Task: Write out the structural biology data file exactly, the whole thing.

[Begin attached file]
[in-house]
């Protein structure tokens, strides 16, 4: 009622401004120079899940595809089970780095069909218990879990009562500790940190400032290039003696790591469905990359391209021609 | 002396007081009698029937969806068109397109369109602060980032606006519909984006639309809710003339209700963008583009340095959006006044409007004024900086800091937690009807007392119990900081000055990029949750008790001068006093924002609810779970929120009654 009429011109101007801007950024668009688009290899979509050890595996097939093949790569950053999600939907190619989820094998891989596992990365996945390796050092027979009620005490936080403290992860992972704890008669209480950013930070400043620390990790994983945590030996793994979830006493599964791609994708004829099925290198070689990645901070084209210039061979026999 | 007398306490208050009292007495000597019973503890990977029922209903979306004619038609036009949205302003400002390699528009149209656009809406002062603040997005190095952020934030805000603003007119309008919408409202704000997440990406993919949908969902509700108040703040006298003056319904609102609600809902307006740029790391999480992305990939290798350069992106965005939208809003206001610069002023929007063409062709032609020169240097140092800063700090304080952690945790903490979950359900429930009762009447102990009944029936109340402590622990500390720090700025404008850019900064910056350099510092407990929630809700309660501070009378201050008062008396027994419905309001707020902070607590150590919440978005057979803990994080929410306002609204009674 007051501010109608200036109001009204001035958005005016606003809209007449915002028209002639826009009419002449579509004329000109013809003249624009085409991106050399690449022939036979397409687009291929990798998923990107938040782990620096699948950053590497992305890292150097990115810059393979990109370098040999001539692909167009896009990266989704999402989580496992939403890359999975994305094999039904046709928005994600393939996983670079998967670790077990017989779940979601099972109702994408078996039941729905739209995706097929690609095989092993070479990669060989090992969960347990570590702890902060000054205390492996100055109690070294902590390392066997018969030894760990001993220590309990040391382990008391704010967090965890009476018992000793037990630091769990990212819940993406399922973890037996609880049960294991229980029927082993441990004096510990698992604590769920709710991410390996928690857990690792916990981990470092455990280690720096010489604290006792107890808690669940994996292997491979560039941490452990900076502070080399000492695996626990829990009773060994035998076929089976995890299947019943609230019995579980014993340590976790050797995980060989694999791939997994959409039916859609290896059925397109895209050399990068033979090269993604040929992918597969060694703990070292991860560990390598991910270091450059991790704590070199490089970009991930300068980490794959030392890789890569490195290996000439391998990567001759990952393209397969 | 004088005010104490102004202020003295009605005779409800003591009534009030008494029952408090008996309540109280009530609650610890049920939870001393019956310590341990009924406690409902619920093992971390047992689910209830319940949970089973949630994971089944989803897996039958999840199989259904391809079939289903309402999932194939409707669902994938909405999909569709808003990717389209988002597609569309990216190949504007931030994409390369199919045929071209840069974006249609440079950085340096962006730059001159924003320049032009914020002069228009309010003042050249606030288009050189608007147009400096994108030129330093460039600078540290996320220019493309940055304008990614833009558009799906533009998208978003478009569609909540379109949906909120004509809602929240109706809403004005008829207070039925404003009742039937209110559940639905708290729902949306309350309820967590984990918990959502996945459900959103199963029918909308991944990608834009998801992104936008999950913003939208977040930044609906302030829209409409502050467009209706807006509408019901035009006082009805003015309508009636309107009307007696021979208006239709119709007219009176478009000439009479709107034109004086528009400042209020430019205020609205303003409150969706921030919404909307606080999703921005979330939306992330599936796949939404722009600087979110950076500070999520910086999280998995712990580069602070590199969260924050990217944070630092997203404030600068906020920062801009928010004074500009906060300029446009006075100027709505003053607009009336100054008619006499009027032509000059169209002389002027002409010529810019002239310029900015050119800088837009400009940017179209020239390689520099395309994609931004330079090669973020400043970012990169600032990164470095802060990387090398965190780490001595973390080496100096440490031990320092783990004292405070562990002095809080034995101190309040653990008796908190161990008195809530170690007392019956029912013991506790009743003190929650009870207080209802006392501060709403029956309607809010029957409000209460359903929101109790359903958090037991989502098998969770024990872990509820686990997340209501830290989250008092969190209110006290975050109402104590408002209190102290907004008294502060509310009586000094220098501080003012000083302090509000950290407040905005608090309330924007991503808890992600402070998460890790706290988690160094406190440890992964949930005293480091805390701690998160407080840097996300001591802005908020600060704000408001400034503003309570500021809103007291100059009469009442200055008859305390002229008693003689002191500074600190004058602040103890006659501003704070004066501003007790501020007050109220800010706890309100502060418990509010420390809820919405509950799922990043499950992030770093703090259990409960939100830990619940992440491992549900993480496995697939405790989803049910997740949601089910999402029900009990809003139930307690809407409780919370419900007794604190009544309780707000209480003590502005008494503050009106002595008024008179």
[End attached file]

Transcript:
[in-house]
């Protein structure tokens, strides 16, 4: 009622401004120079899940595809089970780095069909218990879990009562500790940190400032290039003696790591469905990359391209021609 | 002396007081009698029937969806068109397109369109602060980032606006519909984006639309809710003339209700963008583009340095959006006044409007004024900086800091937690009807007392119990900081000055990029949750008790001068006093924002609810779970929120009654 009429011109101007801007950024668009688009290899979509050890595996097939093949790569950053999600939907190619989820094998891989596992990365996945390796050092027979009620005490936080403290992860992972704890008669209480950013930070400043620390990790994983945590030996793994979830006493599964791609994708004829099925290198070689990645901070084209210039061979026999 | 007398306490208050009292007495000597019973503890990977029922209903979306004619038609036009949205302003400002390699528009149209656009809406002062603040997005190095952020934030805000603003007119309008919408409202704000997440990406993919949908969902509700108040703040006298003056319904609102609600809902307006740029790391999480992305990939290798350069992106965005939208809003206001610069002023929007063409062709032609020169240097140092800063700090304080952690945790903490979950359900429930009762009447102990009944029936109340402590622990500390720090700025404008850019900064910056350099510092407990929630809700309660501070009378201050008062008396027994419905309001707020902070607590150590919440978005057979803990994080929410306002609204009674 007051501010109608200036109001009204001035958005005016606003809209007449915002028209002639826009009419002449579509004329000109013809003249624009085409991106050399690449022939036979397409687009291929990798998923990107938040782990620096699948950053590497992305890292150097990115810059393979990109370098040999001539692909167009896009990266989704999402989580496992939403890359999975994305094999039904046709928005994600393939996983670079998967670790077990017989779940979601099972109702994408078996039941729905739209995706097929690609095989092993070479990669060989090992969960347990570590702890902060000054205390492996100055109690070294902590390392066997018969030894760990001993220590309990040391382990008391704010967090965890009476018992000793037990630091769990990212819940993406399922973890037996609880049960294991229980029927082993441990004096510990698992604590769920709710991410390996928690857990690792916990981990470092455990280690720096010489604290006792107890808690669940994996292997491979560039941490452990900076502070080399000492695996626990829990009773060994035998076929089976995890299947019943609230019995579980014993340590976790050797995980060989694999791939997994959409039916859609290896059925397109895209050399990068033979090269993604040929992918597969060694703990070292991860560990390598991910270091450059991790704590070199490089970009991930300068980490794959030392890789890569490195290996000439391998990567001759990952393209397969 | 004088005010104490102004202020003295009605005779409800003591009534009030008494029952408090008996309540109280009530609650610890049920939870001393019956310590341990009924406690409902619920093992971390047992689910209830319940949970089973949630994971089944989803897996039958999840199989259904391809079939289903309402999932194939409707669902994938909405999909569709808003990717389209988002597609569309990216190949504007931030994409390369199919045929071209840069974006249609440079950085340096962006730059001159924003320049032009914020002069228009309010003042050249606030288009050189608007147009400096994108030129330093460039600078540290996320220019493309940055304008990614833009558009799906533009998208978003478009569609909540379109949906909120004509809602929240109706809403004005008829207070039925404003009742039937209110559940639905708290729902949306309350309820967590984990918990959502996945459900959103199963029918909308991944990608834009998801992104936008999950913003939208977040930044609906302030829209409409502050467009209706807006509408019901035009006082009805003015309508009636309107009307007696021979208006239709119709007219009176478009000439009479709107034109004086528009400042209020430019205020609205303003409150969706921030919404909307606080999703921005979330939306992330599936796949939404722009600087979110950076500070999520910086999280998995712990580069602070590199969260924050990217944070630092997203404030600068906020920062801009928010004074500009906060300029446009006075100027709505003053607009009336100054008619006499009027032509000059169209002389002027002409010529810019002239310029900015050119800088837009400009940017179209020239390689520099395309994609931004330079090669973020400043970012990169600032990164470095802060990387090398965190780490001595973390080496100096440490031990320092783990004292405070562990002095809080034995101190309040653990008796908190161990008195809530170690007392019956029912013991506790009743003190929650009870207080209802006392501060709403029956309607809010029957409000209460359903929101109790359903958090037991989502098998969770024990872990509820686990997340209501830290989250008092969190209110006290975050109402104590408002209190102290907004008294502060509310009586000094220098501080003012000083302090509000950290407040905005608090309330924007991503808890992600402070998460890790706290988690160094406190440890992964949930005293480091805390701690998160407080840097996300001591802005908020600060704000408001400034503003309570500021809103007291100059009469009442200055008859305390002229008693003689002191500074600190004058602040103890006659501003704070004066501003007790501020007050109220800010706890309100502060418990509010420390809820919405509950799922990043499950992030770093703090259990409960939100830990619940992440491992549900993480496995697939405790989803049910997740949601089910999402029900009990809003139930307690809407409780919370419900007794604190009544309780707000209480003590502005008494503050009106002595008024008179």